2 Cocaine Importers Jailed 35 Years



Mila Roland (second from left),Captain of the ship and Seth Grant (right),being taken to Nsawam to begin their sentence.Photo.Ebo GormanTwo of the five persons standing trial for importing narcotic   substances believed to be cocaine into the country last year, were yesterday sentenced to a total of 35 years imprisonment in hard labour by an Accra High Court.

The court, presided over by Justice C. J. Hoenye-nugah, an Appeal Court Judge, sitting as an additional High Court Judge, sentenced the two, Mila Roland, Captain of the ship and Seth Grant, to  20 and 15 years, respectively, on three counts of criminal conspiracy, importation of illicit drugs and unlawful entry.

Judgement was given shortly after an independent counting of the parcels containing the substances and field test  by officials of Ghana Standards Authority (GSA) with the assistance of the Narcotics Control Authority, proved that the substances were cocaine.

The three other accused, were   Perceval Curt, Samuel Mornty and Saint Praimchad, all Guyanese, who  remanded into prison custody to appear again before the court on January 10, 2014.

Before passing sentence, Justice Hoenyenugah said the  court, upon further perusal of the statements of the first, fourth and fifth accused could not  sentence them  because their statements amounted to plea of not guilty and therefore a full scale trial needed to be carried out before judgment could be passed.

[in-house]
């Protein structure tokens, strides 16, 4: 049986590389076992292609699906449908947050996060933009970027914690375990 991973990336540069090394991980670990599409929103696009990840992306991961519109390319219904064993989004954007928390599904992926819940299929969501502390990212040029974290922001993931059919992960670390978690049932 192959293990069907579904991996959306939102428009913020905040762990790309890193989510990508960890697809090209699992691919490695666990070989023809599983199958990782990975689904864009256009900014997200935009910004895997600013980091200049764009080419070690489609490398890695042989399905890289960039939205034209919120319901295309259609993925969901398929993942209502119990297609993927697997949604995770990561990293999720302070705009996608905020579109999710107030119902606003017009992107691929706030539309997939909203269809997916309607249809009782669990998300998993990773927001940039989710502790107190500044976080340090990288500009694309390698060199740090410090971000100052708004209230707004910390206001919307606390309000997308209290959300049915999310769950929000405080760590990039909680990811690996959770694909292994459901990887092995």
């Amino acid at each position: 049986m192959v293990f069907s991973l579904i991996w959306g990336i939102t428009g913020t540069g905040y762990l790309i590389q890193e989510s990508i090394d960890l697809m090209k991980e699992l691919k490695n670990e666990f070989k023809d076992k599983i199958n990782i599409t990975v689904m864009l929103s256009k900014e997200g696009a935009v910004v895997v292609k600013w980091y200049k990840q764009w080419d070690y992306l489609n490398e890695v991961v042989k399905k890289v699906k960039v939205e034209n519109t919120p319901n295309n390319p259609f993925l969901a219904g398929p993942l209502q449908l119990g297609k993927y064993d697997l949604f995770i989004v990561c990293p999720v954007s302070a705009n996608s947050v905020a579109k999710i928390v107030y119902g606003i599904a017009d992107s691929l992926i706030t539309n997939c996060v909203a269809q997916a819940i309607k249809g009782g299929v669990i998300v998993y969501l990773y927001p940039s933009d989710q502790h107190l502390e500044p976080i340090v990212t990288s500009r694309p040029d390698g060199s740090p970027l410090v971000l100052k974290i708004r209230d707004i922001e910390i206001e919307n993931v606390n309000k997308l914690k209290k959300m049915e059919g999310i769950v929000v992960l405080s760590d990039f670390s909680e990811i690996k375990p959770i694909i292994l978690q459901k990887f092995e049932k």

The three, with their Ghanaian counterpart, Seth Grant, were arrested by Ghanaian security personnel  on board a Guyanese ship, ATTIYAH-George-Town, on Tuesday, November  19, 2013 in the Western Region, with 21 bags of the narcotics worth 60 million US dollars.

The vessel was arrested by the Ghana Navy upon a tip-off by Ghana’s international security partners when sailing from Guyana to an unknown destination and brought to the   Sekondi Naval base and later to Accra, where they were handed over to the National Security and Narcotics Control Authority.

He said given the prevalence of the offence, reputation of the country, the cost and volume of the drugs, the law must take its full course to serve as deterrent to others.

He said on Friday the court would deThe Cocaine  set ablazelve deeper into the case to determine whether the three had circumstantial knowledge of the cocaine or not.

At the last adjourned sitting, the three pleaded not guilty to the charges preferred against them, explaining that they had no idea about the contents of the parcels, and also drew  the judge’s attention to the fact that they had no legal representation  during  their first appearance on November 22.

Meanwhile, Justice Hoenyenugah has ordered the immediate destruction of the substances in the full glare of the media, officials of GSA, Narcotics Control Authority and the court registrar, on the beach. By Malik Sullemana                                                 

 

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